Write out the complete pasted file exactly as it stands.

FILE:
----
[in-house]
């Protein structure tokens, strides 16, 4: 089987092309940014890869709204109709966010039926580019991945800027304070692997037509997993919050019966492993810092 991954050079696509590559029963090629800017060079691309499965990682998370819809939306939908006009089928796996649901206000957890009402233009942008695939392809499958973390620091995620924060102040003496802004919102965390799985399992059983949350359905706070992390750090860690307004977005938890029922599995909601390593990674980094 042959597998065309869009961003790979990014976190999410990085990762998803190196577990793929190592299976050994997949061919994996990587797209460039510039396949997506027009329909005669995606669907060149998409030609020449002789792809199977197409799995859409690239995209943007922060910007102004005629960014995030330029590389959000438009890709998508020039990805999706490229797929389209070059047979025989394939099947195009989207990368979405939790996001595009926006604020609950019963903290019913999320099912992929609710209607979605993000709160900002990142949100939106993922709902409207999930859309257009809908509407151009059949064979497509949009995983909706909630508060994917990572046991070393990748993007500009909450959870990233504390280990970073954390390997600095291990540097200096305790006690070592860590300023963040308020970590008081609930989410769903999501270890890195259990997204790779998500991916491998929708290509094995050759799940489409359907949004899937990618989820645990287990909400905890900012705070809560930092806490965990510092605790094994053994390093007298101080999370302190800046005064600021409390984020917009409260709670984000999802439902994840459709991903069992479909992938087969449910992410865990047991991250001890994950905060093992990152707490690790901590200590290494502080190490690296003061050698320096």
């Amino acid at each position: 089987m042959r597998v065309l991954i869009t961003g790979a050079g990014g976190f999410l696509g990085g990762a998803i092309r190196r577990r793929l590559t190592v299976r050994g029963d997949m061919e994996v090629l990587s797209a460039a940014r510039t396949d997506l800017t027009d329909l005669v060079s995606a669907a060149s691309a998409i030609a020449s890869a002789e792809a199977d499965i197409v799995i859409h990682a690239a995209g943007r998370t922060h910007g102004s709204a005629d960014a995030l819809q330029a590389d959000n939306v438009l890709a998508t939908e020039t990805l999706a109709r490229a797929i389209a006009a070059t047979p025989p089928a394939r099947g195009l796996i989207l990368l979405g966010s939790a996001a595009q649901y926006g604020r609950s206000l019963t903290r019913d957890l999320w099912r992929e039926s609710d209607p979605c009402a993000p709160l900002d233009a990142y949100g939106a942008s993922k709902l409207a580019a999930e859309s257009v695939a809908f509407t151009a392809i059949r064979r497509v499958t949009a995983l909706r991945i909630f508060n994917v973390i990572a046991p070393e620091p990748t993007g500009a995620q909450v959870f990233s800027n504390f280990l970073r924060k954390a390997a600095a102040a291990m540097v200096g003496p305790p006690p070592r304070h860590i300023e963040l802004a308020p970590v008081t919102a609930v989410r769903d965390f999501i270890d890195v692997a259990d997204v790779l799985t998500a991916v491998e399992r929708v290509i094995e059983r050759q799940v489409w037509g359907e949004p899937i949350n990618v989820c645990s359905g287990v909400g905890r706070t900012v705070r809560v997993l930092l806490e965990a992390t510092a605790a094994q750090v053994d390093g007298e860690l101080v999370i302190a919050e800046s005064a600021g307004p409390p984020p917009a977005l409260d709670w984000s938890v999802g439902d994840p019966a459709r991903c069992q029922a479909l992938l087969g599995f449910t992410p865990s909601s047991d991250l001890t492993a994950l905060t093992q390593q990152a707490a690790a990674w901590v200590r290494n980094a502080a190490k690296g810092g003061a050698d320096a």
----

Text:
[in-house]
């Protein structure tokens, strides 16, 4: 089987092309940014890869709204109709966010039926580019991945800027304070692997037509997993919050019966492993810092 991954050079696509590559029963090629800017060079691309499965990682998370819809939306939908006009089928796996649901206000957890009402233009942008695939392809499958973390620091995620924060102040003496802004919102965390799985399992059983949350359905706070992390750090860690307004977005938890029922599995909601390593990674980094 042959597998065309869009961003790979990014976190999410990085990762998803190196577990793929190592299976050994997949061919994996990587797209460039510039396949997506027009329909005669995606669907060149998409030609020449002789792809199977197409799995859409690239995209943007922060910007102004005629960014995030330029590389959000438009890709998508020039990805999706490229797929389209070059047979025989394939099947195009989207990368979405939790996001595009926006604020609950019963903290019913999320099912992929609710209607979605993000709160900002990142949100939106993922709902409207999930859309257009809908509407151009059949064979497509949009995983909706909630508060994917990572046991070393990748993007500009909450959870990233504390280990970073954390390997600095291990540097200096305790006690070592860590300023963040308020970590008081609930989410769903999501270890890195259990997204790779998500991916491998929708290509094995050759799940489409359907949004899937990618989820645990287990909400905890900012705070809560930092806490965990510092605790094994053994390093007298101080999370302190800046005064600021409390984020917009409260709670984000999802439902994840459709991903069992479909992938087969449910992410865990047991991250001890994950905060093992990152707490690790901590200590290494502080190490690296003061050698320096």
């Amino acid at each position: 089987m042959r597998v065309l991954i869009t961003g790979a050079g990014g976190f999410l696509g990085g990762a998803i092309r190196r577990r793929l590559t190592v299976r050994g029963d997949m061919e994996v090629l990587s797209a460039a940014r510039t396949d997506l800017t027009d329909l005669v060079s995606a669907a060149s691309a998409i030609a020449s890869a002789e792809a199977d499965i197409v799995i859409h990682a690239a995209g943007r998370t922060h910007g102004s709204a005629d960014a995030l819809q330029a590389d959000n939306v438009l890709a998508t939908e020039t990805l999706a109709r490229a797929i389209a006009a070059t047979p025989p089928a394939r099947g195009l796996i989207l990368l979405g966010s939790a996001a595009q649901y926006g604020r609950s206000l019963t903290r019913d957890l999320w099912r992929e039926s609710d209607p979605c009402a993000p709160l900002d233009a990142y949100g939106a942008s993922k709902l409207a580019a999930e859309s257009v695939a809908f509407t151009a392809i059949r064979r497509v499958t949009a995983l909706r991945i909630f508060n994917v973390i990572a046991p070393e620091p990748t993007g500009a995620q909450v959870f990233s800027n504390f280990l970073r924060k954390a390997a600095a102040a291990m540097v200096g003496p305790p006690p070592r304070h860590i300023e963040l802004a308020p970590v008081t919102a609930v989410r769903d965390f999501i270890d890195v692997a259990d997204v790779l799985t998500a991916v491998e399992r929708v290509i094995e059983r050759q799940v489409w037509g359907e949004p899937i949350n990618v989820c645990s359905g287990v909400g905890r706070t900012v705070r809560v997993l930092l806490e965990a992390t510092a605790a094994q750090v053994d390093g007298e860690l101080v999370i302190a919050e800046s005064a600021g307004p409390p984020p917009a977005l409260d709670w984000s938890v999802g439902d994840p019966a459709r991903c069992q029922a479909l992938l087969g599995f449910t992410p865990s909601s047991d991250l001890t492993a994950l905060t093992q390593q990152a707490a690790a990674w901590v200590r290494n980094a502080a190490k690296g810092g003061a050698d320096a």